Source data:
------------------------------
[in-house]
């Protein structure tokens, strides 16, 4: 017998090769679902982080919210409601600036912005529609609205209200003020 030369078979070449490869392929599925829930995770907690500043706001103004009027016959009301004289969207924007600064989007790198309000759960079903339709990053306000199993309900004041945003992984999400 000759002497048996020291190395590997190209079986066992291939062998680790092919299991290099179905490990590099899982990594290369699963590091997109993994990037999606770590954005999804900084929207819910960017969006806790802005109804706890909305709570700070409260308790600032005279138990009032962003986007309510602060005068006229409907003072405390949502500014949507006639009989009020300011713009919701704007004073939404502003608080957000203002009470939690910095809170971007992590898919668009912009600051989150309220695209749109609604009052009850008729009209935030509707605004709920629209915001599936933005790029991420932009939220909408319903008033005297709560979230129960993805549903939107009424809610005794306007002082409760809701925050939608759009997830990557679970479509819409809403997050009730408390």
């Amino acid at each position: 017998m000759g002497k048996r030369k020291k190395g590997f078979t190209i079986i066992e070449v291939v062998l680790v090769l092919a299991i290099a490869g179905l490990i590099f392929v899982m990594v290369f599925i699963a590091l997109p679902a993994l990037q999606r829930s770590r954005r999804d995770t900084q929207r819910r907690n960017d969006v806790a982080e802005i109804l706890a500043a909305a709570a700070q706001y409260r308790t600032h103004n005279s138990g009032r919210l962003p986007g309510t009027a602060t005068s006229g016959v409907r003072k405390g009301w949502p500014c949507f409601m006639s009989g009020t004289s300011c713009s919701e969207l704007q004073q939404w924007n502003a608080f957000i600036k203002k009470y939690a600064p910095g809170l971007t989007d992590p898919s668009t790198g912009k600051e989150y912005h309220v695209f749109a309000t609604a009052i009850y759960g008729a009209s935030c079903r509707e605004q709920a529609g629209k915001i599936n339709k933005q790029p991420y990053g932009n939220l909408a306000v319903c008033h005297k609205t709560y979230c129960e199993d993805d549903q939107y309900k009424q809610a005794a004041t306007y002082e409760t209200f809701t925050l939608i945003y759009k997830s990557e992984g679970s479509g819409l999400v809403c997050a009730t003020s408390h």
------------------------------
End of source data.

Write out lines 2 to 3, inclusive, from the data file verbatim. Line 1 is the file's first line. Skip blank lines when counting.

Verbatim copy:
């Protein structure tokens, strides 16, 4: 017998090769679902982080919210409601600036912005529609609205209200003020 030369078979070449490869392929599925829930995770907690500043706001103004009027016959009301004289969207924007600064989007790198309000759960079903339709990053306000199993309900004041945003992984999400 000759002497048996020291190395590997190209079986066992291939062998680790092919299991290099179905490990590099899982990594290369699963590091997109993994990037999606770590954005999804900084929207819910960017969006806790802005109804706890909305709570700070409260308790600032005279138990009032962003986007309510602060005068006229409907003072405390949502500014949507006639009989009020300011713009919701704007004073939404502003608080957000203002009470939690910095809170971007992590898919668009912009600051989150309220695209749109609604009052009850008729009209935030509707605004709920629209915001599936933005790029991420932009939220909408319903008033005297709560979230129960993805549903939107009424809610005794306007002082409760809701925050939608759009997830990557679970479509819409809403997050009730408390």
């Amino acid at each position: 017998m000759g002497k048996r030369k020291k190395g590997f078979t190209i079986i066992e070449v291939v062998l680790v090769l092919a299991i290099a490869g179905l490990i590099f392929v899982m990594v290369f599925i699963a590091l997109p679902a993994l990037q999606r829930s770590r954005r999804d995770t900084q929207r819910r907690n960017d969006v806790a982080e802005i109804l706890a500043a909305a709570a700070q706001y409260r308790t600032h103004n005279s138990g009032r919210l962003p986007g309510t009027a602060t005068s006229g016959v409907r003072k405390g009301w949502p500014c949507f409601m006639s009989g009020t004289s300011c713009s919701e969207l704007q004073q939404w924007n502003a608080f957000i600036k203002k009470y939690a600064p910095g809170l971007t989007d992590p898919s668009t790198g912009k600051e989150y912005h309220v695209f749109a309000t609604a009052i009850y759960g008729a009209s935030c079903r509707e605004q709920a529609g629209k915001i599936n339709k933005q790029p991420y990053g932009n939220l909408a306000v319903c008033h005297k609205t709560y979230c129960e199993d993805d549903q939107y309900k009424q809610a005794a004041t306007y002082e409760t209200f809701t925050l939608i945003y759009k997830s990557e992984g679970s479509g819409l999400v809403c997050a009730t003020s408390h």